Social Media around the Table

November 20, 2018

Social media and smart phones are ubiquitous in our society;1 the average use of smart phones in the United States is about two hours a day.2 Since social media is primarily accessed on smart phones,3 it is reasonable to discuss the effect of both cell phones and social media together rather than trying to tease apart which one is responsible for influencing society. Together, they have changed the landscape of communication and society.

We know that social media is influencing the way people feel. Social media use is moderately related to lower stress, lower moods, higher anxiety, increased sleep disturbances, lowered self-esteem, increased envy and frustration, and increased loneliness.4

However, social media also creates in us certain habits of interaction. Social media allows us to connect with people all over the world; in those connections, we gravitate towards the people we are familiar with or who hold views that similar to our own. This way of building connections is true in all aspects of life, but in the physical world, we are forced to interact (to some extent) with the people around us—even if all we have in common is residing in the same community. Online there is no common aspect that forces us to interact with people with whom we disagree, resulting in what are referred to as echo chambers. As we share our thoughts and opinions online, they are heard by our friends or followers who have already decided to friend or follow us because of some shared view or experience. The result is that we listen to the people who are like us and hear our own views and opinions repeated over and over again, leading us to believe that they are more common and reasonable than they may actually be. It can also lead us to become more extreme in our views because we are encouraged by hearing others agree with us, an experience related to group polarization.

Cognitive processing is another avenue of change affected by smart phones. The use of cell phones is making us worse at multi-tasking—something we are unsuccessful at in general. Our brains have a very limited capacity of what they can actively process at any one time. Rather than truly multi-tasking, what we are generally engaged in is switching back and forth between tasks very quickly. As we use smart phones, we are more and more distracted by all the other features on the phone. We are less able to accomplish the single task because we switch to the next task and the next task.5 We struggle with our ability to focus for an extended period of time. As a part of this, we are also anxious about what we are missing, which is called “the fear of missing out” (often referred to as FOMO). We need to keep in constant contact through social media because new information is always appearing there, and we don’t want to miss any of it. This fear and its cause—the continual update of new information—are related to what is now being seen as an addiction to social media. Research cannot keep up with the rate of change in social media options and usage, but the features of addiction are being identified in people related to their social media use.6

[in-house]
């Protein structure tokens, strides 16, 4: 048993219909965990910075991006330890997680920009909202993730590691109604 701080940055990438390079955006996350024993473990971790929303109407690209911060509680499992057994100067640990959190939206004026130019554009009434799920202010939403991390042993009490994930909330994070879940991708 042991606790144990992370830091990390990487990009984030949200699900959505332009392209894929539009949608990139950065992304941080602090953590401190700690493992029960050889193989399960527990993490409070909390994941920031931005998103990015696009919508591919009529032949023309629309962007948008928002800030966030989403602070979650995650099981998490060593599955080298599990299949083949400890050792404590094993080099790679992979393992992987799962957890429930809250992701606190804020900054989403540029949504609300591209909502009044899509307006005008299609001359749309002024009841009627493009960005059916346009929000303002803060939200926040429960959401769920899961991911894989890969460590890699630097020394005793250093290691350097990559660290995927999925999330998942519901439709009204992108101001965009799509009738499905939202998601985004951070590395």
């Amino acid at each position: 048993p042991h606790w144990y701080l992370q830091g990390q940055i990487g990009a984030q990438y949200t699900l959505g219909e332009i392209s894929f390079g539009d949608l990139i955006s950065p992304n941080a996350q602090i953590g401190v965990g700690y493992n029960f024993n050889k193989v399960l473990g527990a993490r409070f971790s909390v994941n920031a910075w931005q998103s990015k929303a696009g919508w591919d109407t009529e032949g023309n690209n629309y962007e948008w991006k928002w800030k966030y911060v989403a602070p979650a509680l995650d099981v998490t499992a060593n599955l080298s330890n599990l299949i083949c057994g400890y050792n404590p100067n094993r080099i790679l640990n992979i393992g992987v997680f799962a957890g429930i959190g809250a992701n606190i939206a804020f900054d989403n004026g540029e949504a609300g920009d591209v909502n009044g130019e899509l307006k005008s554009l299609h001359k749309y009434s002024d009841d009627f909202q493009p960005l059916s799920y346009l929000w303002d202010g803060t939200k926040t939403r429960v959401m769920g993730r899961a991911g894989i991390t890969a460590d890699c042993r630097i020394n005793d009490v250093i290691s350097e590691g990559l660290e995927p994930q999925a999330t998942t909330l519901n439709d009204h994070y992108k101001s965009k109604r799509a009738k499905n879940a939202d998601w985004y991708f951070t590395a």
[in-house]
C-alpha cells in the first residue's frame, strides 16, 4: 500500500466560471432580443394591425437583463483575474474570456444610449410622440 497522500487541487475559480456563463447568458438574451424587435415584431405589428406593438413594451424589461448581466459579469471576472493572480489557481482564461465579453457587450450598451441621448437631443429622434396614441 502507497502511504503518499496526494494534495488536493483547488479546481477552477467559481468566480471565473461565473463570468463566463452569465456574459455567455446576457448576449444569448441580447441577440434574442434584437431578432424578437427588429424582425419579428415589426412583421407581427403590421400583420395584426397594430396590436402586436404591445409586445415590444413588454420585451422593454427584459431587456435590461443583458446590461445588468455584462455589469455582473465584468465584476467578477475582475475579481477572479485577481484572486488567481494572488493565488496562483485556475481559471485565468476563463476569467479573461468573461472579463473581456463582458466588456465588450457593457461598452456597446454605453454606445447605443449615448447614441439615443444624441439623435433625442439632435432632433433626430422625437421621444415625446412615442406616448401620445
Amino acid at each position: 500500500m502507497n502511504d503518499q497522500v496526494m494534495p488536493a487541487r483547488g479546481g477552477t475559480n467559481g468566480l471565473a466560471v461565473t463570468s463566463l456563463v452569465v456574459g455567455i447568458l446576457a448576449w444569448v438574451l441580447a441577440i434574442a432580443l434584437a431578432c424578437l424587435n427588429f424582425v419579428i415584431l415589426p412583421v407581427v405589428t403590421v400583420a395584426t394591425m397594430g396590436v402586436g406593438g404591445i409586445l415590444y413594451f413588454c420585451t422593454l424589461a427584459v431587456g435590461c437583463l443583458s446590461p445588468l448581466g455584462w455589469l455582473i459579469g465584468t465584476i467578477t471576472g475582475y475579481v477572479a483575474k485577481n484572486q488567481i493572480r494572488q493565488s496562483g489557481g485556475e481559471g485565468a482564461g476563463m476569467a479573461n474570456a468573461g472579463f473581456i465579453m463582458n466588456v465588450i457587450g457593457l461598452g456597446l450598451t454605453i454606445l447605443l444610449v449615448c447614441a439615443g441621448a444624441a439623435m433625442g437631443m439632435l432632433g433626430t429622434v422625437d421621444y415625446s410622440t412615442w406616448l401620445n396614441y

What is the most concerning for our face-to-face interactions is that the mere presence of a cell phone seems to have a negative impact on interactions. When a cell phone was present, as compared to a notebook, participants in one research study indicated that their conversations did not lead to feelings of closeness or trust in their conversation partner.7

Social media and smart phones will probably affect your next social interaction—especially social gatherings of many people. The people you are meeting are likelier to experience depression or depression-related symptoms because of social media. People are less practiced in civil disagreements because they are unaccustomed to interacting with people with whom they disagree. They are also unaccustomed to having those conversations face-to-face, rather than being able to hide behind the anonymity of the internet. People will be more easily distracted and less able to cope with or ignore distractions, and they will struggle to focus on the face-to-face conversation for fear of missing out on the social media interactions. And even when the phone is down—unless it is out of sight and preferably out of room—it will not be out of mind.

So, this holiday season, leave your cell phone with your coat in the entryway and focus on being present with the people around you. Remember, you are better off not missing what is in front of you than what may or may not be happening somewhere on the internet. Be supportive of and patient with your friends and family as you practice having discussions face-to-face and consider practicing civil disagreements. If we cannot find common ground with family and friends, we will not be able to find it with strangers. Take a break from social media, and if you think you might have an addiction, use the holidays to re-evaluate what truly matters in your life when there are many activities going on around you to replace time spent on social media.    

However, do not be too discouraged about the effect of social media and smart phones;8 the written word, printed books, radio, and television have all failed to precipitate the end of civilization. Humans are adaptable and curious; we will find new ways to fill our time as our fascination with smart phones and social media evolves. In the meantime, remember to be with the people you are with; and perhaps consider turning off that television, too, to have a conversation with the people you are with.

About the Author
  • Luralyn Helming is an educational psychologist and serves as an Associate Professor of Psychology at Dordt University. She lives in Sioux Center with her husband, Jordan, and their three children.









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